Dedicated and hard-working staff at all levels of large healthcare organisations can be frustrated by their perceived inability to influence healthcare priorities. This frustration alienates knowledgeable, passionate people from the decision-making process, and may ultimately have a negative effect on healthcare. Some informal, community-based organisations, however, have great success in influencing policy; these groups of like-minded people who meet to discuss and act on common goals and ideas are becoming increasingly recognised as essential players in healthcare debates.
Communities of Influence describes how one such organisation – the successful UK charity Macmillan Cancer Support – has engaged professionals and patients to improve cancer care over the past two decades. Using Macmillan as a case study, Communities of Influence explores and explains how groups of committed people working together can successfully influence policy and practice at local and national levels. Its chapters address both practical and theoretical concerns, and will stimulate managers and practitioners to develop their capacity to work through networks, relationships and conversations in pursuing their objectives.
This book will be of interest to clinicians and healthcare managers who are interested in service improvement, public servants, and researchers and educators interested in organisation and management.
‘This book is a welcome antidote to the usual approaches to improving
healthcare which take the form of endlessly changing organisational structures
and relentless monitoring, often with dubious consequences. It presents an alternative,
holding out the prospect of gradually accumulating changes in the actual work
of those delivering healthcare in a complex environment.’
Professor Ralph Stacey, Complexity Research Group, University of Hertfordshire
'This wonderful book describes how a creative, problem-solving organisation
can be encouraged to start, grow and flourish. The result is a text that could
act as a guide for 21st century healthcare, one of the key books for an era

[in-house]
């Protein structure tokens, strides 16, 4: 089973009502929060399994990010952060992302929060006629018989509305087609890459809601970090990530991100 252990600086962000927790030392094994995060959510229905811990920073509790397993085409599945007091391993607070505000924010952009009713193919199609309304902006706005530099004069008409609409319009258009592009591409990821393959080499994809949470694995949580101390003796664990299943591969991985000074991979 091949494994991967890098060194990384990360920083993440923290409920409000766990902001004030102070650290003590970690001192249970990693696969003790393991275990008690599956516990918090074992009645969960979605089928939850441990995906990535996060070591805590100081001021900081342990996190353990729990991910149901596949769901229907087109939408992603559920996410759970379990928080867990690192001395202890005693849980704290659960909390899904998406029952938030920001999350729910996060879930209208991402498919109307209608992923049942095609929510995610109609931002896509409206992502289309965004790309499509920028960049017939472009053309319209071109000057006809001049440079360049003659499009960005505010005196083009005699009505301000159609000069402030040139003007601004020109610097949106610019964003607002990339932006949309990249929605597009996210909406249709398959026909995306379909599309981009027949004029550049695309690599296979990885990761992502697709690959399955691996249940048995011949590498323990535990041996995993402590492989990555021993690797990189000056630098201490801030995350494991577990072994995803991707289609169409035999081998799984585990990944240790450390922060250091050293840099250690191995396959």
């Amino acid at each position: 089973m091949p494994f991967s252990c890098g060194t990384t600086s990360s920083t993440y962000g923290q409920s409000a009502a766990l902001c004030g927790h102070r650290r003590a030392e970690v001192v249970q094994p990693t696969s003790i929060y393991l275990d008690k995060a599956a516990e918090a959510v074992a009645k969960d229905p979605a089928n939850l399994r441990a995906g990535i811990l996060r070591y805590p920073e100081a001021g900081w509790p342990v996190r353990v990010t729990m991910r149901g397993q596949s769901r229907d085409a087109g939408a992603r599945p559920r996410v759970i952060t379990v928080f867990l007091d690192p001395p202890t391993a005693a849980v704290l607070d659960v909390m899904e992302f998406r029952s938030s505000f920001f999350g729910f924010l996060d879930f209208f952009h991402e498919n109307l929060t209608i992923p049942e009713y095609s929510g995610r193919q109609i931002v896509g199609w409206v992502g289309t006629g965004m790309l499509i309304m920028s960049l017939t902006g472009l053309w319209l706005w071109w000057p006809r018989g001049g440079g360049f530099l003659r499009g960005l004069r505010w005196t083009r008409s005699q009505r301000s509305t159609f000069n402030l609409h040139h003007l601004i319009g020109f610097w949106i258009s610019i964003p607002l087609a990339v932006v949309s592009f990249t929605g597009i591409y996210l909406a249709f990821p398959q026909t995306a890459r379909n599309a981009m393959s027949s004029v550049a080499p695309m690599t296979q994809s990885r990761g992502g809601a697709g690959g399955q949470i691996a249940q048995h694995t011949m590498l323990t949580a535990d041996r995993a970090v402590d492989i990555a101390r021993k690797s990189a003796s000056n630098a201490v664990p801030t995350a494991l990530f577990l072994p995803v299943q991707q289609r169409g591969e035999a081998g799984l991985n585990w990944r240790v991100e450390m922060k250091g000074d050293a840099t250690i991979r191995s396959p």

in which it will be recognised that new solutions are needed for the problems
From the foreword by Sir Muir Gray
Introduction – a fresh approach to improving services Encouraging change from the ground up The power of the collective voice How a charity known for its nurses came to work with general practitioners Making the invisible visible The importance of tracking life and achievements of communities over time Working with and through doctors How a community of GPs made a difference to patient care The social life of documents Making sure written products of communities get noticed and used Hybrid creatures A novel way of bridging the gap between research and service improvement Cultivating a lively community The role of the supporting team in helping a group become more influential Involving lay people as partners How patients joined a professional community and helped shape new services Playing a long game Benefits and risks of working with communities of influence over time Postscript: a writer’s personal reflections Suggestions for further reading Abbreviations
Alison Donaldson, Elizabeth Lank and Jane Maher, respectively Visiting Research at the Business School, University of Hertfordshire; Independent expert in collaborative working; Consultant clinical oncologist, Chief Medical Officer, Macmillan Cancer Support.
Foreword by Sir Muir Gray, Consultant in Public Health, Oxford Radcliffe NHS Trust